By Foo Yun Chee
BRUSSELS (Reuters) - The European Commission should not set specific fees for telecoms firms seeking access to traditional copper networks as it would mean consumers paying more in Poland, Austria and eight other EU countries, national regulators said on Tuesday.
The regulators, which are responsible for implementing the Commission's decisions in their home markets, said they should have the freedom to adjust prices to take into account domestic factors
The comments by the Body of European Regulators for Electronic Communications (BEREC), whose members are made up of the heads of 27 EU national regulators, came three months after the European Commission unveiled draft proposals to boost broadband investments in the region.
Concerned that Europe could be falling behind the United States and Asia in rolling out high-speed broadband networks, the EU executive suggested that monthly rental access prices per customer should range between 8 and 10 euros (8.4 pounds) by the end of 2016.
The commission hopes that if established telecoms firms make more money from their legacy networks, they will be able to plough it back into investments in high-speed networks.
The proposed rates would mean higher charges for users in the Netherlands, Austria, Poland, Hungary, Estonia and five other EU countries, all of which currently offer rates below 8 euros, according to separate Commission data.
However, Ireland, which now has the highest month cost at 12.41 euros, Finland, Britain and Luxembourg would have to cut prices.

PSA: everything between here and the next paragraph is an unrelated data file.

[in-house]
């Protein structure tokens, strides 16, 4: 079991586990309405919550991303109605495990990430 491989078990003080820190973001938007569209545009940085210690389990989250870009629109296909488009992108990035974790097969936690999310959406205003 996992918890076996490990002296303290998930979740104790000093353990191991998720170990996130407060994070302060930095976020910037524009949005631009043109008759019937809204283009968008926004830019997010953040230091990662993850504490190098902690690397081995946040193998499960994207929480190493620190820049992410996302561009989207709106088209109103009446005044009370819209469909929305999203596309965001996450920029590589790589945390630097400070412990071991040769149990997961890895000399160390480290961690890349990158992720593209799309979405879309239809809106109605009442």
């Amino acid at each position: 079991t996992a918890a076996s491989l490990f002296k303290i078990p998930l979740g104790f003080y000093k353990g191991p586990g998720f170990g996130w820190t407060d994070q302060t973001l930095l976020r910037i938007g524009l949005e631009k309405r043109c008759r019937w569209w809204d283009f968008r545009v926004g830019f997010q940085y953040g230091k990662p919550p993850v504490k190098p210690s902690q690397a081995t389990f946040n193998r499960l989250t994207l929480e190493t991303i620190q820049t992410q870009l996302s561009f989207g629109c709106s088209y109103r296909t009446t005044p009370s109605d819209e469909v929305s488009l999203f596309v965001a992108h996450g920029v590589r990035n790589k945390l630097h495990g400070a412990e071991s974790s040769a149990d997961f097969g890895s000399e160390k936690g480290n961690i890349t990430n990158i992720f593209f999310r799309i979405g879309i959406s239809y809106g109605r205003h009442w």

The Commission's proposal concerned legacy copper networks, which incumbents such as Deutsche Telekom, Telefonica, France Telecom and Telecom Italia, inherited when they were privatised in the 1990s.
Smaller telecoms providers have already criticised the recommendation as they would have to pay more to rent space on networks.
The Commission should allow operators to be more flexible with the price range, BEREC said in a statement.
"BEREC would welcome the Commission's explicit clarification in the final Recommendation that the 8-10 euros per month price range is not mandatory and that prices outside this range are acceptable if they can be objectively justified," the body said in a non-binding opinion.
BEREC is calling for the EU executive to water down its proposals, said telecoms consultant Innocenzo Genna.
"The national regulators refuse to follow the Commission's diktat as how to regulate telecom networks (with regard to pricing and non-discrimination) and invoke their autonomy in deciding how to address specific national cases," he said.
Genna said it might be difficult for EU telecoms chief Neelie Kroes to ignore BEREC.
"It is difficult to believe that the Commission will completely disregard the Berec's (non-binding) opinion, since a fair cooperation between the 2 bodies is necessary to guarantee the good functioning of the framework," he said.
An EU Commission spokesman for telecoms policy was not immediately available for comment.
(Reporting by Foo Yun Chee; editing by Andrew Hay)